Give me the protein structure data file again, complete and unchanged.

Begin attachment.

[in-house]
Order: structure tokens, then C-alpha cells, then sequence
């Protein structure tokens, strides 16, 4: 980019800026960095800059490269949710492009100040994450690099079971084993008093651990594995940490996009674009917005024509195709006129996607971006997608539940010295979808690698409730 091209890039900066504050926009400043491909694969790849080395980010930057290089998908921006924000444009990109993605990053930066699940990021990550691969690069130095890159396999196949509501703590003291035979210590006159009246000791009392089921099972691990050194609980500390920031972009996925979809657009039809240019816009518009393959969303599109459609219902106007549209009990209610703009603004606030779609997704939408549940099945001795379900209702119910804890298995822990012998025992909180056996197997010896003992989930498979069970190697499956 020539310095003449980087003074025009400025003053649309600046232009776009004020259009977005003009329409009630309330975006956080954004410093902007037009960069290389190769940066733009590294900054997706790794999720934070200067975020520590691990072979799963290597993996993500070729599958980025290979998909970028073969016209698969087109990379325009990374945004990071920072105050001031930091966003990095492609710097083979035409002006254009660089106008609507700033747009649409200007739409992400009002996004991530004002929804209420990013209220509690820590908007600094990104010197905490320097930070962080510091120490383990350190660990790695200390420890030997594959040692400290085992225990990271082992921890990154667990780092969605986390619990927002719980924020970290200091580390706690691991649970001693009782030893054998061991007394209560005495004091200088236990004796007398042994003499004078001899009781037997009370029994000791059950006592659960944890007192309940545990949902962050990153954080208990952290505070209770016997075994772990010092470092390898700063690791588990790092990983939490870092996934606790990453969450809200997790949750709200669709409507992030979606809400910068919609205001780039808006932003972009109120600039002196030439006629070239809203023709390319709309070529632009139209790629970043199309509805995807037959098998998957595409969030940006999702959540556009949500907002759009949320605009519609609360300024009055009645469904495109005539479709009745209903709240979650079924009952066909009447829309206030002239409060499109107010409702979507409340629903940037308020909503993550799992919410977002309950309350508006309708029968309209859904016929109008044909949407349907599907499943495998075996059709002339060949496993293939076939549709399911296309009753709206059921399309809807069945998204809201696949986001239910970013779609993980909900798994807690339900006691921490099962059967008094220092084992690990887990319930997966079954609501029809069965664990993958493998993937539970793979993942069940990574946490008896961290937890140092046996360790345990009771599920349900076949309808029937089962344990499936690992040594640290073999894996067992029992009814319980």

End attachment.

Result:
[in-house]
Order: structure tokens, then C-alpha cells, then sequence
């Protein structure tokens, strides 16, 4: 980019800026960095800059490269949710492009100040994450690099079971084993008093651990594995940490996009674009917005024509195709006129996607971006997608539940010295979808690698409730 091209890039900066504050926009400043491909694969790849080395980010930057290089998908921006924000444009990109993605990053930066699940990021990550691969690069130095890159396999196949509501703590003291035979210590006159009246000791009392089921099972691990050194609980500390920031972009996925979809657009039809240019816009518009393959969303599109459609219902106007549209009990209610703009603004606030779609997704939408549940099945001795379900209702119910804890298995822990012998025992909180056996197997010896003992989930498979069970190697499956 020539310095003449980087003074025009400025003053649309600046232009776009004020259009977005003009329409009630309330975006956080954004410093902007037009960069290389190769940066733009590294900054997706790794999720934070200067975020520590691990072979799963290597993996993500070729599958980025290979998909970028073969016209698969087109990379325009990374945004990071920072105050001031930091966003990095492609710097083979035409002006254009660089106008609507700033747009649409200007739409992400009002996004991530004002929804209420990013209220509690820590908007600094990104010197905490320097930070962080510091120490383990350190660990790695200390420890030997594959040692400290085992225990990271082992921890990154667990780092969605986390619990927002719980924020970290200091580390706690691991649970001693009782030893054998061991007394209560005495004091200088236990004796007398042994003499004078001899009781037997009370029994000791059950006592659960944890007192309940545990949902962050990153954080208990952290505070209770016997075994772990010092470092390898700063690791588990790092990983939490870092996934606790990453969450809200997790949750709200669709409507992030979606809400910068919609205001780039808006932003972009109120600039002196030439006629070239809203023709390319709309070529632009139209790629970043199309509805995807037959098998998957595409969030940006999702959540556009949500907002759009949320605009519609609360300024009055009645469904495109005539479709009745209903709240979650079924009952066909009447829309206030002239409060499109107010409702979507409340629903940037308020909503993550799992919410977002309950309350508006309708029968309209859904016929109008044909949407349907599907499943495998075996059709002339060949496993293939076939549709399911296309009753709206059921399309809807069945998204809201696949986001239910970013779609993980909900798994807690339900006691921490099962059967008094220092084992690990887990319930997966079954609501029809069965664990993958493998993937539970793979993942069940990574946490008896961290937890140092046996360790345990009771599920349900076949309808029937089962344990499936690992040594640290073999894996067992029992009814319980």